Teobaldo Pinzas
    We must think of public sector transparency (PST) as a goal to be reached over a period of time. Keeping this in mind, adequate norms have to be put into place, so that both authorities and citizens are progressively made aware of the need and the importance of PST. Public opinion has to be formed, shedding light on the importance of PST for a more efficient state intervention and therefore a better use of society's resources, for a reduction in corruption, for an increased participation of civil society in the running of the public affairs, in short, for democracy. Most likely, what is needed is an effort from the organizations of civil society and the means of communication, so that the need for PST is pressed on as an issue of utmost national importance. Together with them, there is a role for multilaterals which are in fact placing this issue on the agenda.

    Mizanur Jewel

    Public sector transparency can best be achieved through the participation of people from all walks of life. In developing countries, common people play a key role in the overall development of the country. This is why their spontaneous participation is inevitable in ensuring public sector transparency.

    Amera Salman Yunus
    Empowering the public is the key to success in this regard. When developing nations can make universal education a true reality, then they will achieve public sector transparency. The general public will then be able to safeguard not only their rights, but they will also be able fulfill their role as responsible citizens.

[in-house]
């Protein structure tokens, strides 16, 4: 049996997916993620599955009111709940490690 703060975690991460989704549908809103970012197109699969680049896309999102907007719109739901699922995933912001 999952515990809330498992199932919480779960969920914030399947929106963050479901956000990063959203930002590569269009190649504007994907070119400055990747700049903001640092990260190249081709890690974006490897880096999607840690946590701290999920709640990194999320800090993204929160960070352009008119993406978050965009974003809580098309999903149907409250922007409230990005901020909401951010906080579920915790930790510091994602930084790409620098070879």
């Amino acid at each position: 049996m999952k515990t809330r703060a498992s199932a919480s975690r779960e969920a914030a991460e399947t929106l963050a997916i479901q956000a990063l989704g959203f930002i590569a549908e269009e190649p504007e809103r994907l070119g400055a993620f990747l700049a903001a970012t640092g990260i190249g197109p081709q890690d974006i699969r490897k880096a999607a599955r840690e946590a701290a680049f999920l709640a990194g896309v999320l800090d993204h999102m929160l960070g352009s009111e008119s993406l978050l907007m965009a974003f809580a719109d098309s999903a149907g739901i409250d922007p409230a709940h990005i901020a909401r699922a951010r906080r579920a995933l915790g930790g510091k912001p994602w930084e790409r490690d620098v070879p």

James Wertheimer

    The public sector can be controlled by having a politically independent sector of government, for example, executive, legislative, and judicial branches of government. In addition, civil society must be involved and have access to information. How much can civic groups be involved? Finding the adequate formula has been the missing link for many underdeveloped countries.

    James Lumbuye
    By developing their own indigenous checklists for performance and allowing themselves to be scrutinized both internally and internationally against these.

    Elena Chirkova
    For me transparency is primarily about information control and then about the ways to achieve it. Who is accountable to whom – the government and public officials to the public or the government to itself and ultimately to no one. The first option requires independent media, independent judiciary and active, powerful civil society. Transparency comes hand in hand with accountability and is inseparable from it with regard to true public sector reform – regardless of whether it is conducted in a developed or a developing country.